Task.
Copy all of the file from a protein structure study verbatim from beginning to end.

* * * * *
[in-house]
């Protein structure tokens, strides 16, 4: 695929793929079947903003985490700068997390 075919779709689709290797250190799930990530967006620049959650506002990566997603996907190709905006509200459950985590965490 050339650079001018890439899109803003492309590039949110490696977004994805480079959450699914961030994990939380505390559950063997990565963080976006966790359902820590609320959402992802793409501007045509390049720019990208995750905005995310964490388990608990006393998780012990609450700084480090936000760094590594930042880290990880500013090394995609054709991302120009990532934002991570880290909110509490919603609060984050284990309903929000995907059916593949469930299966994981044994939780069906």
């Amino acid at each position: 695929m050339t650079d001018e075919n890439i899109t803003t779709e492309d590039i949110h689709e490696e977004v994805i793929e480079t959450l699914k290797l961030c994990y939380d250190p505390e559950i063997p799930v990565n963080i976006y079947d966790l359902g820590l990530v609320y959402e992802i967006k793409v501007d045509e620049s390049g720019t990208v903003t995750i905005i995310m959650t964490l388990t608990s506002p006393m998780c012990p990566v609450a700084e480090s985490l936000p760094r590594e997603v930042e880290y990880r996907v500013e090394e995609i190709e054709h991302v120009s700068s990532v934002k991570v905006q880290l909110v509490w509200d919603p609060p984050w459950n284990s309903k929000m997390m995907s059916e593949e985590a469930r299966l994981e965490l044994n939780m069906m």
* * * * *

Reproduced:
[in-house]
């Protein structure tokens, strides 16, 4: 695929793929079947903003985490700068997390 075919779709689709290797250190799930990530967006620049959650506002990566997603996907190709905006509200459950985590965490 050339650079001018890439899109803003492309590039949110490696977004994805480079959450699914961030994990939380505390559950063997990565963080976006966790359902820590609320959402992802793409501007045509390049720019990208995750905005995310964490388990608990006393998780012990609450700084480090936000760094590594930042880290990880500013090394995609054709991302120009990532934002991570880290909110509490919603609060984050284990309903929000995907059916593949469930299966994981044994939780069906």
């Amino acid at each position: 695929m050339t650079d001018e075919n890439i899109t803003t779709e492309d590039i949110h689709e490696e977004v994805i793929e480079t959450l699914k290797l961030c994990y939380d250190p505390e559950i063997p799930v990565n963080i976006y079947d966790l359902g820590l990530v609320y959402e992802i967006k793409v501007d045509e620049s390049g720019t990208v903003t995750i905005i995310m959650t964490l388990t608990s506002p006393m998780c012990p990566v609450a700084e480090s985490l936000p760094r590594e997603v930042e880290y990880r996907v500013e090394e995609i190709e054709h991302v120009s700068s990532v934002k991570v905006q880290l909110v509490w509200d919603p609060p984050w459950n284990s309903k929000m997390m995907s059916e593949e985590a469930r299966l994981e965490l044994n939780m069906m």